Wednesday, February 5, 2014

Who gets the glory?

A popular perspective (which makes it suspect immediately) is to attribute man's salvation to something he does, whether believe, receive, accept, or embrace.  Testimonies run along the lines of, "I prayed to receive Christ", or "I believed in Jesus," or "I went down the aisle and the pastor prayed with me..."  Notice where the emphasis is: what did.  Back when God's sovereignty in salvation was widely preached and received, testimonies had a different focus: "Jesus saved me."  It was a reflection of a more God-centered perspective, giving Him the credit and glory.  Needed is the acknowledgement that, if God had not taken the initiative in electing some to be saved, had not then sent His Son to take their place on the cross, had not sent His Holy Spirit to infallibly call and regenerate them, then NO ONE would ever be saved.

Taking Grace Seriously

"I am amazed that you are so quickly deserting Him who called you by the grace of Christ, for a different gospel; which is really not another; only there are some who are disturbing you and want to distort the gospel of Christ.
But even if we, or an angel from heaven, should preach to you a gospel contrary to what we preached to you, he is to be accursed!  As we have said before, so I say again now, if any man is preaching to you a gospel contrary to what you received, he is to be accursed!"  Galatians 1:6-9  NASB

One of the most potent and pervasive messages Satan has used to confuse mankind, and keep billions content in their lostness is "there are many ways to God."  It is a classic example of the truth of Proverbs 14:12:  "There is a way which seems right to a man, But its end is the way of death."  It is the natural assumption with which we are born:  "with billions of people on the planet who do not believe upon the Lord Jesus Christ for salvation, surely God accepts the sincere worship of those who are trying their best to please Him.  Thus, there are as many paths to God as there are people...right?"

     Yet the Lord Jesus declared, "I am the way, the truth, and the life; no ones comes to the Father but through Me," (John 14:6).  John the Baptist echoed the Lord Jesus' claim by saying, "He who believes in the Son has eternal life; but he who does not obey the Son will not see life, but the wrath of God abides on him," (John 3:36).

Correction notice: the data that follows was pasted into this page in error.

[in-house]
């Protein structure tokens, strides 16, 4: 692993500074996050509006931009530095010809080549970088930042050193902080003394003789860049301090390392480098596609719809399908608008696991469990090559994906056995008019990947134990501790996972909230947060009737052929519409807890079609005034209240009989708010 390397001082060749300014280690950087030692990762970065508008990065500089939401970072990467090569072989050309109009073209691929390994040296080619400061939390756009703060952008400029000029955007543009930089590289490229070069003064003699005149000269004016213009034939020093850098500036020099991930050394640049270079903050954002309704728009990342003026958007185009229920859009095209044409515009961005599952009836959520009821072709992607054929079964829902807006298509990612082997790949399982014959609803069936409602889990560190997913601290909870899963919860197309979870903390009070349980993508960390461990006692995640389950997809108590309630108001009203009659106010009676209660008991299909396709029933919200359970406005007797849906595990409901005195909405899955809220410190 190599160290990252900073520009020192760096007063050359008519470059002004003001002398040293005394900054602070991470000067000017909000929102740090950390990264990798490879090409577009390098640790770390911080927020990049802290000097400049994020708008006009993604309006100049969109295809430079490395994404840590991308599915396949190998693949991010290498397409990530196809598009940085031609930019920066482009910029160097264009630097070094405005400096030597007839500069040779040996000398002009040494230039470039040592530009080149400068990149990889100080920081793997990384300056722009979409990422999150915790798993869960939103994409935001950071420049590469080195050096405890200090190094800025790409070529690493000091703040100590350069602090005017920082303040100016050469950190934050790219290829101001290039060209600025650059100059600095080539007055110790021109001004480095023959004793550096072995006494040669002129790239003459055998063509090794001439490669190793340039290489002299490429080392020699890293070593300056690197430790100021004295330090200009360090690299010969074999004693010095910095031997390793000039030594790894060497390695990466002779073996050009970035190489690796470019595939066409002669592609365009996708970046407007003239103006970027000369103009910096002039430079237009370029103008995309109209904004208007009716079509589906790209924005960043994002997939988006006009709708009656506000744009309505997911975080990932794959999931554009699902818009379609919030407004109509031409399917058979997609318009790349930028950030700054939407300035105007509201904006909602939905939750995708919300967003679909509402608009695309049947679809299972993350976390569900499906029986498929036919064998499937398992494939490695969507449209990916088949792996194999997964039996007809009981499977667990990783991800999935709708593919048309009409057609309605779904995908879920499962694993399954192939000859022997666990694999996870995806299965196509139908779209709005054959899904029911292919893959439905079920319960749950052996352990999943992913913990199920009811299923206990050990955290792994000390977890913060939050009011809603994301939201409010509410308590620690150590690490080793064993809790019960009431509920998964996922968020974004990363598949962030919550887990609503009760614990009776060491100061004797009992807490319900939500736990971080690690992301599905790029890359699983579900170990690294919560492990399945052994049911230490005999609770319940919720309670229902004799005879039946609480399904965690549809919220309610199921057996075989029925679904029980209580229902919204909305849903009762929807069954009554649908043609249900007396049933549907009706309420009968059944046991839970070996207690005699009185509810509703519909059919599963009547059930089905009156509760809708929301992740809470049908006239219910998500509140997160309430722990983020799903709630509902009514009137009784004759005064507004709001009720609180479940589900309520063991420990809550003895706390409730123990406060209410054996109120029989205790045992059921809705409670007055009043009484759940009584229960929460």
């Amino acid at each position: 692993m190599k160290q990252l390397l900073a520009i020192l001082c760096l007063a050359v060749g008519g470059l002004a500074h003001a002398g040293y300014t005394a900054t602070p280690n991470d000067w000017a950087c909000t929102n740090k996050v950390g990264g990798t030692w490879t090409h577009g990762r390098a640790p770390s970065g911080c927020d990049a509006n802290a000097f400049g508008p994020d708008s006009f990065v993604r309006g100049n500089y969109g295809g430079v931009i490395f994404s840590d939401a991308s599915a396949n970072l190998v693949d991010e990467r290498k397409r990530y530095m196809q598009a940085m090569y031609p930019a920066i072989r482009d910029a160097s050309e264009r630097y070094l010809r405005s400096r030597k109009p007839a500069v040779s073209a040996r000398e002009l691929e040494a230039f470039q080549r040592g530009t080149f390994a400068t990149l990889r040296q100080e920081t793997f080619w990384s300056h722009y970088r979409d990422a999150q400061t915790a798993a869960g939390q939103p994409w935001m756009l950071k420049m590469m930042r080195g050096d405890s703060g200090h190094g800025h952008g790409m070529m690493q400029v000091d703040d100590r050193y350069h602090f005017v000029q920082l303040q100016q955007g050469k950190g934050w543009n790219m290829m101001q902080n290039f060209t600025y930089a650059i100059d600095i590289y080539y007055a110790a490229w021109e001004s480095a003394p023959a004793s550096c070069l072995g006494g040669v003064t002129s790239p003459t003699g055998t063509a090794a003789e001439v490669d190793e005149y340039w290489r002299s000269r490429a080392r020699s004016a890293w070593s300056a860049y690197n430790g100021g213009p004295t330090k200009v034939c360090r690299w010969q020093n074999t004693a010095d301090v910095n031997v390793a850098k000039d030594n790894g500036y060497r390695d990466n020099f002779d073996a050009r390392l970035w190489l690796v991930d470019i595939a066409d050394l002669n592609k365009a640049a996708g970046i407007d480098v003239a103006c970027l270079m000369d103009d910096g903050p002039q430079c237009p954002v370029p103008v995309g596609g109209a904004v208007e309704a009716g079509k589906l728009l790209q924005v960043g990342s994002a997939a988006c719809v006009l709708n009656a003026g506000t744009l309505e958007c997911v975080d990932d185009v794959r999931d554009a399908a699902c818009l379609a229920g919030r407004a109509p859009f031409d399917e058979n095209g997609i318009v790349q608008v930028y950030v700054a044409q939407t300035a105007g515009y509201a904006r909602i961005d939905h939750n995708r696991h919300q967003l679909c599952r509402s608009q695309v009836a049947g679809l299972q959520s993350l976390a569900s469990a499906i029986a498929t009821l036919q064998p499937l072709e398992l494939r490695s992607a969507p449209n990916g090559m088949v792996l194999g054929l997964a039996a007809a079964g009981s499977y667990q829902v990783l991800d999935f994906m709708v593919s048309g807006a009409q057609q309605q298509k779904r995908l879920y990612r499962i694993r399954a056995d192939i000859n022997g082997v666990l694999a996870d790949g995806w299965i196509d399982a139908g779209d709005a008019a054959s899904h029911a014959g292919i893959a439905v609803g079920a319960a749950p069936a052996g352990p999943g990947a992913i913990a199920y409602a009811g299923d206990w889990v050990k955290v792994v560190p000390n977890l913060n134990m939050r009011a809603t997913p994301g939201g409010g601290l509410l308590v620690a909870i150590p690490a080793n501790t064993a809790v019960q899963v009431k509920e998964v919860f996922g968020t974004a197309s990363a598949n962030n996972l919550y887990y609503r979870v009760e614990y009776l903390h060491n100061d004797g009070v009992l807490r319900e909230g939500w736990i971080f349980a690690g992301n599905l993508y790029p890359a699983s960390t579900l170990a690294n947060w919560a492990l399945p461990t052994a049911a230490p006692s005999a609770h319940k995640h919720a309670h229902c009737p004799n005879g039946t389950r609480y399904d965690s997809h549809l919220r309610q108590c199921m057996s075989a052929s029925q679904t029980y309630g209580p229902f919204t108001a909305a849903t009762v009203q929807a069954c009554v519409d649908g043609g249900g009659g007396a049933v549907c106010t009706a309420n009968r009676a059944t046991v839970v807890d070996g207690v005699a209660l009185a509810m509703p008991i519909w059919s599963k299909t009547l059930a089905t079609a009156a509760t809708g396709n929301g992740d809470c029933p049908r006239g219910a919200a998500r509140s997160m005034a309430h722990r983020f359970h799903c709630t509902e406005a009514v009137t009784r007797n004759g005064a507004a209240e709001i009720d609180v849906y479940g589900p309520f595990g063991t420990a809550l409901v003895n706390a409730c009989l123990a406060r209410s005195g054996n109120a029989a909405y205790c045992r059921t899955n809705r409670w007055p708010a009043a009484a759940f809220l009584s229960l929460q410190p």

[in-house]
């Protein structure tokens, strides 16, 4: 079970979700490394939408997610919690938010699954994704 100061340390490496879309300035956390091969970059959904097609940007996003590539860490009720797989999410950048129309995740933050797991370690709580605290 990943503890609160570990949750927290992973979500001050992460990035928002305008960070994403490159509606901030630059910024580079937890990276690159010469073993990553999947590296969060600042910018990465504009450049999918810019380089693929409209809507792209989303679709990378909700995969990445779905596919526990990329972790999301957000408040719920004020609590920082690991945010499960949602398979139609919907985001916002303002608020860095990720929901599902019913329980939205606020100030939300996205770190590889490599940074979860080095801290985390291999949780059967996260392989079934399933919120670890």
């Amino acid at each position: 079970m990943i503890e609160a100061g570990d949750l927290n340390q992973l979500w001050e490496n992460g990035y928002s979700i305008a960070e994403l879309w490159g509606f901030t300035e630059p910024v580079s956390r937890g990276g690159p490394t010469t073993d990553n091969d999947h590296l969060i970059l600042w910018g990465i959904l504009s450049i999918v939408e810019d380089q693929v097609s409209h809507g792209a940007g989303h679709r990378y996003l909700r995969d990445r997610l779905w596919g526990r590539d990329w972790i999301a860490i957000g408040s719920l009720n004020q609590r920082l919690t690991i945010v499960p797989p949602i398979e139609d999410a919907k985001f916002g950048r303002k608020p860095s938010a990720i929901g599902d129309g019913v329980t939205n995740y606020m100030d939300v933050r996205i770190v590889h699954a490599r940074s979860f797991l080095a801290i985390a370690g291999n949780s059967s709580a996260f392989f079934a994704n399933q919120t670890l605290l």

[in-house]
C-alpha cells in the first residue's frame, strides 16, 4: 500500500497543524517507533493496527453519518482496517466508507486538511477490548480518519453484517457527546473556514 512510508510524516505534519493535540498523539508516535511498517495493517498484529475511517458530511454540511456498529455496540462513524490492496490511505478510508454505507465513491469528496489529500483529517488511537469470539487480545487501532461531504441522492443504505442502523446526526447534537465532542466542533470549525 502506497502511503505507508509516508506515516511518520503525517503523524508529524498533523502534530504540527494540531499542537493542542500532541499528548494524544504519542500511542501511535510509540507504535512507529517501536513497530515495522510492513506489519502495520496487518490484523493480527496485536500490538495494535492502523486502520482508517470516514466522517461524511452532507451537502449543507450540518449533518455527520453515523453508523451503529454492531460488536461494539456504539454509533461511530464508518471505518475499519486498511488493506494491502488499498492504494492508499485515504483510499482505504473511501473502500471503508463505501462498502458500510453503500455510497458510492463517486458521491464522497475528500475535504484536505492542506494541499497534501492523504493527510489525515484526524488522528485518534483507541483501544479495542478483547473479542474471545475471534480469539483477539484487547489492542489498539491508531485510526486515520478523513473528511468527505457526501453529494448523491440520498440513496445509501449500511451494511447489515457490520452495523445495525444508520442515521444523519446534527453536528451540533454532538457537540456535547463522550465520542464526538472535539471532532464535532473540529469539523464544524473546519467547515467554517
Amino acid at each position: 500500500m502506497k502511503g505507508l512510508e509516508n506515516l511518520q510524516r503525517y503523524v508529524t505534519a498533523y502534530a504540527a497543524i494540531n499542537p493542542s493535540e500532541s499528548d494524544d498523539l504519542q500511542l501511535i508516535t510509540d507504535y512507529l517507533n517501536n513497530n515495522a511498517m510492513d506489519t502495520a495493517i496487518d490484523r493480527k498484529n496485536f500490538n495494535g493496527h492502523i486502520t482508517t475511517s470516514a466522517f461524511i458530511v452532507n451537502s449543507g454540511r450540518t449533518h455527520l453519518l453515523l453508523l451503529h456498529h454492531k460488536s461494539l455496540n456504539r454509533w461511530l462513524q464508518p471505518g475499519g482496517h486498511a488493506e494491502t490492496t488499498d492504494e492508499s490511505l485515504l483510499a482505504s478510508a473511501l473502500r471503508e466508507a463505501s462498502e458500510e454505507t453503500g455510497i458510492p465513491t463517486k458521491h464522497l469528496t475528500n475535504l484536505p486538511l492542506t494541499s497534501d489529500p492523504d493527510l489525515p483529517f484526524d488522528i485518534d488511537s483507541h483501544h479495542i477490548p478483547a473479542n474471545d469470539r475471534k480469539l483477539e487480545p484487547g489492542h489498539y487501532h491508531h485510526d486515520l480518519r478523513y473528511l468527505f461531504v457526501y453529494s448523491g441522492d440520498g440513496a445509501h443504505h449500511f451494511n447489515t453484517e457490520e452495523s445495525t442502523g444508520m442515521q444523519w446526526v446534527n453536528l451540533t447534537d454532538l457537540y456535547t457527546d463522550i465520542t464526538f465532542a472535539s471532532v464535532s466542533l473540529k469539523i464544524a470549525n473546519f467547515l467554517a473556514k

And then Paul, confronted by the risen Christ on the road to Damascus, proclaimed the same grace of Christ to the Galatians, resulting in the salvation of many.  Paul then stayed in the area several years, discipling the new converts, teaching them the implications of their salvation.  Yet, through the intimidation and lies of the Judaizers, the Galatian believers were victimized by the lure of legalism.  They were enamored with the trappings of Judaism's regulations, restrictions, and rituals, rather than the simplicity of growing in grace by faith.
The tangibles (strict diet, rites such as circumcision, prayer schedule, special clothing), were pleasing to the flesh, bolstering the thought that surely externals can complete what internals began.  Besides, such heresy isn't all that serious, is it?
     With apostolic authority unique to those whom the Lord Jesus called as such, Paul pronounced anathema upon all distortion of the gospel of grace.  As John MacArthur notes, "(the term) refers to devoting someone to destruction in eternal hell," (cf. Romans 9:3; I Corinthians 12:3; 16:22).  Twice Paul declares this judgment upon "any man preaching to you a gospel contrary [other than, more than] to what you received" (v. 9).  
     Taking God seriously requires taking the message of salvation by grace, through faith, without works, forever, seriously.  Although this truth cuts across the "anything you believe is ok, as long as you're sincere" philosophy of the world, and counters the mixing works with grace (works righteousness) of many "churches," the Bible's clarion call to doctrinal purity remains fixed.